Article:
Mar 23, 2022

Provost Opts Not to Approve Fee Increases for Non-EU Students

A fee freeze will be implemented for the 2022/23 academic year, but any possible increases will be discussed at a later date.

Emer MoreauEditor
Emer Moreau for The University Times

Provost Linda Doyle has opted not to move forward with a proposed fee hike for non-EU students and postgraduates, after a narrow majority of College Board members voted in favour of the increases.

Board was today asked to approve a 2.33 per cent increase to fees from the 2023/24 academic year, for so-called “multi-annual students” – those who are in College for more than a year and are not eligible for free fees.

Fees will, however, be frozen for the 2022/23 academic year.


After a lengthy discussion on the matter, Doyle called a vote, which saw 10 members declare their support for the increases with nine voting against. Doyle decided not to take this as consensus and the matter will be revisited at a future Board meeting.

Board decisions are typically made by consensus, not by vote.

The hike is being justified by fears of the current high level of inflation persisting into the future.

The 2.33 per cent hike was one of six options which were considered by Trinity’s Finance Committee and Executive Officers as well as College’s Planning Group – a decision-making body made up of Trinity’s most senior officers, which operates outside the structures of Board and Council.

Confidential documents circulated among Board members ahead of this morning’s meeting, obtained by this newspaper, say that the option to raise fees by 2.33 per cent was endorsed by Finance, Planning Group and the Executive Officers.

Other proposals included an annual increase of three per cent “across all cohorts”, including for the 2022/23 academic year, or a fee freeze for 2022/23 with increases starting the year after.

Trinity College Dublin Students’ Union (TCDSU) and the Graduate Students’ Union (GSU) put forward a proposal for a five-year fee freeze.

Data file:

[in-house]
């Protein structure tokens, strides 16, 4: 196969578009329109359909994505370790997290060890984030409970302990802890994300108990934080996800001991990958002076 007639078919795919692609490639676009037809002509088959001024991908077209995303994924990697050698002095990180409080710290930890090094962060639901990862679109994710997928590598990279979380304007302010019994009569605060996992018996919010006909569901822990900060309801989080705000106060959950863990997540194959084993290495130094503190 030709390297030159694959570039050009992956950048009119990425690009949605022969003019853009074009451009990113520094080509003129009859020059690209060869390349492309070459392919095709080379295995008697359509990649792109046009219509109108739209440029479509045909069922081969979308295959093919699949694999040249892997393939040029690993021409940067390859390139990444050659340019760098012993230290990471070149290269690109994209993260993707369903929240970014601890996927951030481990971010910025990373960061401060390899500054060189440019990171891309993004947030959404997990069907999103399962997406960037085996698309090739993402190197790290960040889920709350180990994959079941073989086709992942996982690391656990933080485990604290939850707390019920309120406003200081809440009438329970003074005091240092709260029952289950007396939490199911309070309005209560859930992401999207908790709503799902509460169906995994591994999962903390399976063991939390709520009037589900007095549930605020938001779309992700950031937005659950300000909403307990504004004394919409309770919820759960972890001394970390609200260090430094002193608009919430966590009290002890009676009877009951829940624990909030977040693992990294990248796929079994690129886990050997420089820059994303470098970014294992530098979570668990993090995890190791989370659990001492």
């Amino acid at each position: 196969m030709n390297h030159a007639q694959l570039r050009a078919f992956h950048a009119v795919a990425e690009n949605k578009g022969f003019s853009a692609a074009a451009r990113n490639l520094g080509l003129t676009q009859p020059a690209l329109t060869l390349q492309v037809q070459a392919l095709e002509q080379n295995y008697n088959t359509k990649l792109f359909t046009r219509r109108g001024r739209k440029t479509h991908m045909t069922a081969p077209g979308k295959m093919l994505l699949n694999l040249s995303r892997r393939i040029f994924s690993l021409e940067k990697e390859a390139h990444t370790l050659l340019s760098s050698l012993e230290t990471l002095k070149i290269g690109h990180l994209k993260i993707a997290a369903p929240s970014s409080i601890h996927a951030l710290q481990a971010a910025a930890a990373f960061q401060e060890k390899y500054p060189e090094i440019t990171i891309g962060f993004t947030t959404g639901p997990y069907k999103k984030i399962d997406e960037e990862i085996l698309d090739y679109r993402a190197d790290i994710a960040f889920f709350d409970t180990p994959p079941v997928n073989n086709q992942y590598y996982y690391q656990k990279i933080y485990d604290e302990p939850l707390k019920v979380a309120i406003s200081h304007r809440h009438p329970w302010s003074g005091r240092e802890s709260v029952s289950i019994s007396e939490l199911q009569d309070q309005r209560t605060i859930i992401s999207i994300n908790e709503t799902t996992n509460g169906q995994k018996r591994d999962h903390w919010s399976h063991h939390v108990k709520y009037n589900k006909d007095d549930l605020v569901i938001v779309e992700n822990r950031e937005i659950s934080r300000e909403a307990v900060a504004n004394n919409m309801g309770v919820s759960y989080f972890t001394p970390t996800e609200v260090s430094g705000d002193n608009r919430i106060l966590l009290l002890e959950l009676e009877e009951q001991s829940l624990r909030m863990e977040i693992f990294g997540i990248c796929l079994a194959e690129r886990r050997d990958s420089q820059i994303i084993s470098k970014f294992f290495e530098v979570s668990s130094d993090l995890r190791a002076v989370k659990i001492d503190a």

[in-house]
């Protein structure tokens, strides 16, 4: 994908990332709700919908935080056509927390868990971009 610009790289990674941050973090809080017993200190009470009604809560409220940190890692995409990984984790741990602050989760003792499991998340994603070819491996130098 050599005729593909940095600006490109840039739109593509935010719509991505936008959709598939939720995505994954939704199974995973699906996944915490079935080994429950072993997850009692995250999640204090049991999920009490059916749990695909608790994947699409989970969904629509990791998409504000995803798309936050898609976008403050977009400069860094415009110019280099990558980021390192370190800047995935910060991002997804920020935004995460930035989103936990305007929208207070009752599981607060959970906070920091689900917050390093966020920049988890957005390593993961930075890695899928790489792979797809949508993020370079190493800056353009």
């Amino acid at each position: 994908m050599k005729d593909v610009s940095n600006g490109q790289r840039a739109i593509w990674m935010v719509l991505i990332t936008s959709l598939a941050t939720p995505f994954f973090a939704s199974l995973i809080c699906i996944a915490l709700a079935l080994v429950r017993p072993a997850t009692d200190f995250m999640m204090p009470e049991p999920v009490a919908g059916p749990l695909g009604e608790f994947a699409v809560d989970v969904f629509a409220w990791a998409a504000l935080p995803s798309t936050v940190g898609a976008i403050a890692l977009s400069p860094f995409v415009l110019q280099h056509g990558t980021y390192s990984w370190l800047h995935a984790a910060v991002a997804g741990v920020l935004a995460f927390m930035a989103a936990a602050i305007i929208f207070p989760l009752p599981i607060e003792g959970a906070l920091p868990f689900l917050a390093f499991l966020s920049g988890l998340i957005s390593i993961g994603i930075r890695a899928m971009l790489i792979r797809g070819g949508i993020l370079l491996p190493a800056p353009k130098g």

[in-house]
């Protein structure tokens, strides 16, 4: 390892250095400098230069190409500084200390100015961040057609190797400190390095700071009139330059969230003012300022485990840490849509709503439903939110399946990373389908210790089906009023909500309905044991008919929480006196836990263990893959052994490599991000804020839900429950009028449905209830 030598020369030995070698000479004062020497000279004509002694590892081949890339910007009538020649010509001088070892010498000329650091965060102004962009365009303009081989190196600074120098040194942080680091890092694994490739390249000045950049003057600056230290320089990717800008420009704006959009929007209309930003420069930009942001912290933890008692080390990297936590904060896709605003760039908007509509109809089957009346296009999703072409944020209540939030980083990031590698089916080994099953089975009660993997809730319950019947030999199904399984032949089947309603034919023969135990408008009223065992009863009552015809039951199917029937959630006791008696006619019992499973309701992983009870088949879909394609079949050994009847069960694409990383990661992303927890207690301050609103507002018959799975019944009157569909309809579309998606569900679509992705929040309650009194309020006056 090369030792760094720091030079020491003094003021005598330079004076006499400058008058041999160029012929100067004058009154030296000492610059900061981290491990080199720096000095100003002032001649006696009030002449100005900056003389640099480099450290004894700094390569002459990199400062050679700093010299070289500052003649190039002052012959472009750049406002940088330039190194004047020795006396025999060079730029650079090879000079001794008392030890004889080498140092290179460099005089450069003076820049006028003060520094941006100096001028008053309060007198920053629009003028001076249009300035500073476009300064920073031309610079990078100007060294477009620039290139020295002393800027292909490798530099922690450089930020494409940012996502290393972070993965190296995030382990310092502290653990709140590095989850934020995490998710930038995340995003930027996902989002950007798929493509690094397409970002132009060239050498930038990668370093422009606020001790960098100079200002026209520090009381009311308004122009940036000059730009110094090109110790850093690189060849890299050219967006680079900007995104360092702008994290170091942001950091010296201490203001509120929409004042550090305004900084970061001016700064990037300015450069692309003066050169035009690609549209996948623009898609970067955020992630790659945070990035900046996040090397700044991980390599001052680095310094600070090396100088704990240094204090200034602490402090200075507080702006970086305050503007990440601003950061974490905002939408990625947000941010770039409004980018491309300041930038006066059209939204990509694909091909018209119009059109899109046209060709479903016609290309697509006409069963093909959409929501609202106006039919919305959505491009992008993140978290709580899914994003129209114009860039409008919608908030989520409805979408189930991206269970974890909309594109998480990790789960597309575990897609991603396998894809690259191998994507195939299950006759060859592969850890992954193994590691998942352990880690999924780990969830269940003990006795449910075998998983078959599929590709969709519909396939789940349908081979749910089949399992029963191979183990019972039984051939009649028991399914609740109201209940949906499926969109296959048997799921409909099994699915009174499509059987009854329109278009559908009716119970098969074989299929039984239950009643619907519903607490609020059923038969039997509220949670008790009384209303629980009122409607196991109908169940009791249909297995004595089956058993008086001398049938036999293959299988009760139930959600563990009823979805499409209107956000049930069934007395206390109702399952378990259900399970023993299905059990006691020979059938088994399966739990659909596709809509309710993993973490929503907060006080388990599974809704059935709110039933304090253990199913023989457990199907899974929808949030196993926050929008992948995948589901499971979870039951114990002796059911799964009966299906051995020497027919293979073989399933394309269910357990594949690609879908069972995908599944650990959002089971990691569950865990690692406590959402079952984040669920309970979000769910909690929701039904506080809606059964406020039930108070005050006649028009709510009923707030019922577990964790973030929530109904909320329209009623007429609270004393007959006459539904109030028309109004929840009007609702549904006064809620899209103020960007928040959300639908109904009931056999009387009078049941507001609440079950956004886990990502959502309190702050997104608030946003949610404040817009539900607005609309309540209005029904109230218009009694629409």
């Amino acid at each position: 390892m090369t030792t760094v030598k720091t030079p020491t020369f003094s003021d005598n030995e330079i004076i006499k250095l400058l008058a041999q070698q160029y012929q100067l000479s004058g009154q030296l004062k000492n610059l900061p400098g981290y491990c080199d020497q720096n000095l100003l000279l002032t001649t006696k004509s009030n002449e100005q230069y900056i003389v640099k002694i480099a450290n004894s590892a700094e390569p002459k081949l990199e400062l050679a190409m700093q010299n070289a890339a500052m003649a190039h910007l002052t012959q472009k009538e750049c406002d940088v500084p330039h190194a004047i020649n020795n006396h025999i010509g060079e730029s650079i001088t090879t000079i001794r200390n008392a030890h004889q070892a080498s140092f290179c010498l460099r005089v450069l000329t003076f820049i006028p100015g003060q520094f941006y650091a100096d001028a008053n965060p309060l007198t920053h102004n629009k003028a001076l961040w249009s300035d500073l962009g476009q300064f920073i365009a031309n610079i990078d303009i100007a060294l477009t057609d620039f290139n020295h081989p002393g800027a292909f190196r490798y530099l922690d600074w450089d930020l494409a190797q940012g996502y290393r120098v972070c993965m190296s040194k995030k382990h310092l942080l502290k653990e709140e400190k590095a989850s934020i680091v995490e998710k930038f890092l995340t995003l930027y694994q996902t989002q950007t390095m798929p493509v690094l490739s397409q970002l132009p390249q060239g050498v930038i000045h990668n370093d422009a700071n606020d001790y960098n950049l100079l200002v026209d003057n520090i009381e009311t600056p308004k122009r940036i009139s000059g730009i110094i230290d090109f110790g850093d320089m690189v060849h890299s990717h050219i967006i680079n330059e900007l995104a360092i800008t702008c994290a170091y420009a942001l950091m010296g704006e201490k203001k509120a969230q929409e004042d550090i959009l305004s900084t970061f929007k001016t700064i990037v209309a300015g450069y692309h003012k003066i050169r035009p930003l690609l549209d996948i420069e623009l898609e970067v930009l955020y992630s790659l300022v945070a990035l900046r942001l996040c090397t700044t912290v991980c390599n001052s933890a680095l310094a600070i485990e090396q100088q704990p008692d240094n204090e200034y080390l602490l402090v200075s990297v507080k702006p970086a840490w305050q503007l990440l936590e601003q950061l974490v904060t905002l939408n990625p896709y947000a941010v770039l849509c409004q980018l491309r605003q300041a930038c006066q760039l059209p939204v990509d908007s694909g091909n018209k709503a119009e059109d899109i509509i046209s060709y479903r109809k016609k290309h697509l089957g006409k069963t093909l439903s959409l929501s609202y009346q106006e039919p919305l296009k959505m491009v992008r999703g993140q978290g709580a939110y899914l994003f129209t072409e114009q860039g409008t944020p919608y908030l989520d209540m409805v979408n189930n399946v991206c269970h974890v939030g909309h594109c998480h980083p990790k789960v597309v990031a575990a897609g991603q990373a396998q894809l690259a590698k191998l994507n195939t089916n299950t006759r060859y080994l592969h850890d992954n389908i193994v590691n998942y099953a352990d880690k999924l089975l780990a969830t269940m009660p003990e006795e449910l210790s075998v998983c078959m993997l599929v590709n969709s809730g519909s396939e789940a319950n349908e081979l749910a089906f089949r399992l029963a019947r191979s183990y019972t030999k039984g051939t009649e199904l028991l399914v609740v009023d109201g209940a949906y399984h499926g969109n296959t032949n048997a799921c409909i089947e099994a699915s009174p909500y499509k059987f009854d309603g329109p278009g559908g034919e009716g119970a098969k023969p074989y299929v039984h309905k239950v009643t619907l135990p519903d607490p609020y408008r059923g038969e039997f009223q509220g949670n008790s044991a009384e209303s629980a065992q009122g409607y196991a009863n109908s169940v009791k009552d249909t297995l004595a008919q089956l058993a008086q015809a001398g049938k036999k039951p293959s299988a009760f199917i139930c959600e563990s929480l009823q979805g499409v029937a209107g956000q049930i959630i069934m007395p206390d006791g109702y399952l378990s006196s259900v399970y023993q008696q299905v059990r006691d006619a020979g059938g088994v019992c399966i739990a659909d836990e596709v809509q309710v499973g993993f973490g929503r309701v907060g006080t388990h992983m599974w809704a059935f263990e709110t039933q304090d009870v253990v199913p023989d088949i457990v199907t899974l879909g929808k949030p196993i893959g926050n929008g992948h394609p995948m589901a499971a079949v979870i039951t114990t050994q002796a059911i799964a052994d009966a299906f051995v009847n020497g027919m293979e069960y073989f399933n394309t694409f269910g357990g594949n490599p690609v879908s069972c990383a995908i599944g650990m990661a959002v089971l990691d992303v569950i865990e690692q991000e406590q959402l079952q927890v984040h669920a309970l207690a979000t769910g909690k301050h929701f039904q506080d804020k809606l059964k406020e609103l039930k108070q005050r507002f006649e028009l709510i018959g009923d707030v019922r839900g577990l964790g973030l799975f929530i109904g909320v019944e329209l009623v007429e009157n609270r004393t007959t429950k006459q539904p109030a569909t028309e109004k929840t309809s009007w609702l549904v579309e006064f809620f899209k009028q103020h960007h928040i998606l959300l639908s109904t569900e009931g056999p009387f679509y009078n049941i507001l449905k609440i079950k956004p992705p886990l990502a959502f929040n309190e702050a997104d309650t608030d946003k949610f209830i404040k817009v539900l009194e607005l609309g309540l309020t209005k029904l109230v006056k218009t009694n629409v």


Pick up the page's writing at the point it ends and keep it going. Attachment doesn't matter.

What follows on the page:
The documents said that the “current high inflation environment requires a proviso in the event of [a] sustained level of high inflation”.

Students secured a fee certainty agreement from College in the wake of the Take Back Trinity protests. Prior to 2018, fees were set on an annual basis “in line with market and economic conditions at the time”.

College consulted with stakeholders, including student representatives, last year to discuss the prospect of a new fee certainty agreement. An initial proposal linking fee rates to inflation was approved by Planning Group and College’s Emergency Financial Management Group.

The documents said: “The principle of providing certainty to students on the fee levels payable for the duration of their courses arose at the behest of the student body and their representatives in 2018.”

Fee certainty “allows returning students to plan/budget for their fees in advance and also supports the overall strategic financial planning process and allows the university to plan investment in resources and thus maintain the quality of its services”.

“In the challenging post-pandemic and inflationary environment, this is particularly beneficial and the university is committed to providing ‘fee certainty’ for the foreseeable future.”

TCDSU said in a statement today: “As long as College continues to dip into the student pocket, the Government will continue to underfund them.”

“Students deserve to know how their money is being spent. The current model of regularly increasing fees has yet to improve the quality of the student experience”, the statement said. “Irish students already pay the highest fees in the European Union, with their non-EU counterparts paying up to 10 times this amount for the same quality of education and under resourced services, all of this on top of some of the highest rents in the world.”

A small number of students, led by independent lobby group Students4Change, protested the proposed increases at the Business School this morning, where Board met.

In a statement to this newspaper, GSU President Gisèle Scanlon said: “The four student representatives alongside other members dissented and echoed the sentiment of both undergraduate and postgraduate students.”

She added that the outcome of today’s meeting was a testimony to the importance of having four student representatives on Board. Proposed legislation would see this cut in half.

Scanlon added: “Core funding to Universities has gone down over the past decade and socially it’s important that we seek a different model instead to fee hikes which target the most vulnerable. We need to insist that the government finds extra money for higher education for core funding. It’s still a privilege to go to university in Ireland and we have a lot of work still to do in making sure that there’s access to education for everyone.”

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